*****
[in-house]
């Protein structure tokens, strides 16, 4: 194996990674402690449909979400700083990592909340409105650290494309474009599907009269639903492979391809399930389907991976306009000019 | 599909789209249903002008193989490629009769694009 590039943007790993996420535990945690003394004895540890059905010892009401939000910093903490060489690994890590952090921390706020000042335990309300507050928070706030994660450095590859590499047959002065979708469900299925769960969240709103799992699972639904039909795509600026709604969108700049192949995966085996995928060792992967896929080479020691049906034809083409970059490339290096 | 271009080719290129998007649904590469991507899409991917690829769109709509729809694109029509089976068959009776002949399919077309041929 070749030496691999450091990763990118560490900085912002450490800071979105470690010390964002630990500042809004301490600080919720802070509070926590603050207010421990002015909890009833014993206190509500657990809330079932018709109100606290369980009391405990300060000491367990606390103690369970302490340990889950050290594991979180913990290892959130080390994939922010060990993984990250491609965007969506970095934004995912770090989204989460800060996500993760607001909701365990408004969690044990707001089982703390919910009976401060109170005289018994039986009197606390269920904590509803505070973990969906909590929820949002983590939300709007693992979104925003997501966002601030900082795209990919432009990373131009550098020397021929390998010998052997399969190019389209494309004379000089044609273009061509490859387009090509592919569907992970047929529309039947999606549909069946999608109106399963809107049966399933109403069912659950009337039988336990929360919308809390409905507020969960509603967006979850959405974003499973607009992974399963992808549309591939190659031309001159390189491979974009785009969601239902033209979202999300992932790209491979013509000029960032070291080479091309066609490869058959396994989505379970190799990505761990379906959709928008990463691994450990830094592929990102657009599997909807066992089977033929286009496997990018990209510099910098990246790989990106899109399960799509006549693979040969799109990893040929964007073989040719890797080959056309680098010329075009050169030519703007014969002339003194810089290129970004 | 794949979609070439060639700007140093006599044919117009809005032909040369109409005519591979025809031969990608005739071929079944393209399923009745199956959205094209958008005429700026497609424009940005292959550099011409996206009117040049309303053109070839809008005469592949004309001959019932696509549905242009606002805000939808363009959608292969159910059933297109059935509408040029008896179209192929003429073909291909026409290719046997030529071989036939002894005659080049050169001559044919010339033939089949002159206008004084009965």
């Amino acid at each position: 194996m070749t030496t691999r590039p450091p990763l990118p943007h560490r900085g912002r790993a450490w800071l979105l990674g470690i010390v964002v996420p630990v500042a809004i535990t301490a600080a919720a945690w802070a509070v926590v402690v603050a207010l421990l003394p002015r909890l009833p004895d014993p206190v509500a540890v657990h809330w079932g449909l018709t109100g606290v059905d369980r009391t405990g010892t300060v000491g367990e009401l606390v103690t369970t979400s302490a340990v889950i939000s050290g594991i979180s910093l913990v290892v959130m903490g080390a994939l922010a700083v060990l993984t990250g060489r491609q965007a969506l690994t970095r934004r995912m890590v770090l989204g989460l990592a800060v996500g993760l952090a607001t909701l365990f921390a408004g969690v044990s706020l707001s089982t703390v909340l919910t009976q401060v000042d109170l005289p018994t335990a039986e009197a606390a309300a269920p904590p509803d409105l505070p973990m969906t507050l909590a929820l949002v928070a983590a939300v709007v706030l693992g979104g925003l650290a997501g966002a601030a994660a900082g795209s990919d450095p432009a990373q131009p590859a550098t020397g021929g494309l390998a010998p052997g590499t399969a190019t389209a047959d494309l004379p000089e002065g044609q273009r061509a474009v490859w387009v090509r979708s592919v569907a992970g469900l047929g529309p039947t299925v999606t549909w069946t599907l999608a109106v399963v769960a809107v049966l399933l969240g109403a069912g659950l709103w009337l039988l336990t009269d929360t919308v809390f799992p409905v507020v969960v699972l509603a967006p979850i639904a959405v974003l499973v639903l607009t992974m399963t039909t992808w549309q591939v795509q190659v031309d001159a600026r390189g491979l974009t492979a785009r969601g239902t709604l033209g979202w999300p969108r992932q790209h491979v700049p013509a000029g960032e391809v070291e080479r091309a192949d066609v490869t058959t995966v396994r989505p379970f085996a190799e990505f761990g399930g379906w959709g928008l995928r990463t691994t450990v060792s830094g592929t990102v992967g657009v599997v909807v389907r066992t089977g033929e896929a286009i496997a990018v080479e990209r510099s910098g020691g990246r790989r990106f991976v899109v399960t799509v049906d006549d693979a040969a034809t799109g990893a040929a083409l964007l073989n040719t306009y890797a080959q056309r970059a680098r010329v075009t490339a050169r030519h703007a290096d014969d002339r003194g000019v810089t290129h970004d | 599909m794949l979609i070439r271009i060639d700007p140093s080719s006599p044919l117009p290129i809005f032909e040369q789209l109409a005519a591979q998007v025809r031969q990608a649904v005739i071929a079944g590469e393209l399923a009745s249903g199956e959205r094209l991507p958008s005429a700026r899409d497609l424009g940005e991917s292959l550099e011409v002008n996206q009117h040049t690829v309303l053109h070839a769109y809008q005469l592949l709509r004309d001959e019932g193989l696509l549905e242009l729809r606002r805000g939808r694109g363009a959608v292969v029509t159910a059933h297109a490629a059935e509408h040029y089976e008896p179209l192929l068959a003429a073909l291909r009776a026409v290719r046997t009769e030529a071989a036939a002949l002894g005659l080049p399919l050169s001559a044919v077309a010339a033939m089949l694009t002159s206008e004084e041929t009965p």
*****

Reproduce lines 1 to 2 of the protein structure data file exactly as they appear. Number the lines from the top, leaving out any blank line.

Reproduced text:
[in-house]
């Protein structure tokens, strides 16, 4: 194996990674402690449909979400700083990592909340409105650290494309474009599907009269639903492979391809399930389907991976306009000019 | 599909789209249903002008193989490629009769694009 590039943007790993996420535990945690003394004895540890059905010892009401939000910093903490060489690994890590952090921390706020000042335990309300507050928070706030994660450095590859590499047959002065979708469900299925769960969240709103799992699972639904039909795509600026709604969108700049192949995966085996995928060792992967896929080479020691049906034809083409970059490339290096 | 271009080719290129998007649904590469991507899409991917690829769109709509729809694109029509089976068959009776002949399919077309041929 070749030496691999450091990763990118560490900085912002450490800071979105470690010390964002630990500042809004301490600080919720802070509070926590603050207010421990002015909890009833014993206190509500657990809330079932018709109100606290369980009391405990300060000491367990606390103690369970302490340990889950050290594991979180913990290892959130080390994939922010060990993984990250491609965007969506970095934004995912770090989204989460800060996500993760607001909701365990408004969690044990707001089982703390919910009976401060109170005289018994039986009197606390269920904590509803505070973990969906909590929820949002983590939300709007693992979104925003997501966002601030900082795209990919432009990373131009550098020397021929390998010998052997399969190019389209494309004379000089044609273009061509490859387009090509592919569907992970047929529309039947999606549909069946999608109106399963809107049966399933109403069912659950009337039988336990929360919308809390409905507020969960509603967006979850959405974003499973607009992974399963992808549309591939190659031309001159390189491979974009785009969601239902033209979202999300992932790209491979013509000029960032070291080479091309066609490869058959396994989505379970190799990505761990379906959709928008990463691994450990830094592929990102657009599997909807066992089977033929286009496997990018990209510099910098990246790989990106899109399960799509006549693979040969799109990893040929964007073989040719890797080959056309680098010329075009050169030519703007014969002339003194810089290129970004 | 794949979609070439060639700007140093006599044919117009809005032909040369109409005519591979025809031969990608005739071929079944393209399923009745199956959205094209958008005429700026497609424009940005292959550099011409996206009117040049309303053109070839809008005469592949004309001959019932696509549905242009606002805000939808363009959608292969159910059933297109059935509408040029008896179209192929003429073909291909026409290719046997030529071989036939002894005659080049050169001559044919010339033939089949002159206008004084009965």